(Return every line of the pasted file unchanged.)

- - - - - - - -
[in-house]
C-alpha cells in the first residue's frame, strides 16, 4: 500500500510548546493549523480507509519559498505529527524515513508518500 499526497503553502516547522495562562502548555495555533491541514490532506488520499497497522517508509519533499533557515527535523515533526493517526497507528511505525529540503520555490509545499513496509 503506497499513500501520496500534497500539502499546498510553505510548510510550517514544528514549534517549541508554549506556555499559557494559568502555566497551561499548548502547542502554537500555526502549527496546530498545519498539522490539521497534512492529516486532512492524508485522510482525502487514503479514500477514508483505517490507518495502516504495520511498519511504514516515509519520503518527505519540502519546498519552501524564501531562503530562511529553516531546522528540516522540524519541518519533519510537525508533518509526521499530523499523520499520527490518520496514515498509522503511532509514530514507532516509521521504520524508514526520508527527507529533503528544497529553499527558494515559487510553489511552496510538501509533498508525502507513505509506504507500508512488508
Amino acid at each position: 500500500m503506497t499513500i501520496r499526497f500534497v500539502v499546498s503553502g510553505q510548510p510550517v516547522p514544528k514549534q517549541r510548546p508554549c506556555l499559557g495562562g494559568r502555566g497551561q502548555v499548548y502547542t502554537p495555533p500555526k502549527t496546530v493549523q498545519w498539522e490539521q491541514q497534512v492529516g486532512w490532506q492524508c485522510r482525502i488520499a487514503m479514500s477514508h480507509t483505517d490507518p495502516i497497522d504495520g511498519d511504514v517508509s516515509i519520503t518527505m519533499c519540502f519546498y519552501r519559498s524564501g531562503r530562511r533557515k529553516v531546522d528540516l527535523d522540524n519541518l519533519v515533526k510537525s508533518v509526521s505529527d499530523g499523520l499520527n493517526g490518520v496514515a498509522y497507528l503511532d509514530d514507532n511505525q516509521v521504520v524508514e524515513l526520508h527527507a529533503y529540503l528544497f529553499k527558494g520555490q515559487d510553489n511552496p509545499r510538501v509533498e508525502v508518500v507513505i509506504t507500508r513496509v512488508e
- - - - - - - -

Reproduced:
[in-house]
C-alpha cells in the first residue's frame, strides 16, 4: 500500500510548546493549523480507509519559498505529527524515513508518500 499526497503553502516547522495562562502548555495555533491541514490532506488520499497497522517508509519533499533557515527535523515533526493517526497507528511505525529540503520555490509545499513496509 503506497499513500501520496500534497500539502499546498510553505510548510510550517514544528514549534517549541508554549506556555499559557494559568502555566497551561499548548502547542502554537500555526502549527496546530498545519498539522490539521497534512492529516486532512492524508485522510482525502487514503479514500477514508483505517490507518495502516504495520511498519511504514516515509519520503518527505519540502519546498519552501524564501531562503530562511529553516531546522528540516522540524519541518519533519510537525508533518509526521499530523499523520499520527490518520496514515498509522503511532509514530514507532516509521521504520524508514526520508527527507529533503528544497529553499527558494515559487510553489511552496510538501509533498508525502507513505509506504507500508512488508
Amino acid at each position: 500500500m503506497t499513500i501520496r499526497f500534497v500539502v499546498s503553502g510553505q510548510p510550517v516547522p514544528k514549534q517549541r510548546p508554549c506556555l499559557g495562562g494559568r502555566g497551561q502548555v499548548y502547542t502554537p495555533p500555526k502549527t496546530v493549523q498545519w498539522e490539521q491541514q497534512v492529516g486532512w490532506q492524508c485522510r482525502i488520499a487514503m479514500s477514508h480507509t483505517d490507518p495502516i497497522d504495520g511498519d511504514v517508509s516515509i519520503t518527505m519533499c519540502f519546498y519552501r519559498s524564501g531562503r530562511r533557515k529553516v531546522d528540516l527535523d522540524n519541518l519533519v515533526k510537525s508533518v509526521s505529527d499530523g499523520l499520527n493517526g490518520v496514515a498509522y497507528l503511532d509514530d514507532n511505525q516509521v521504520v524508514e524515513l526520508h527527507a529533503y529540503l528544497f529553499k527558494g520555490q515559487d510553489n511552496p509545499r510538501v509533498e508525502v508518500v507513505i509506504t507500508r513496509v512488508e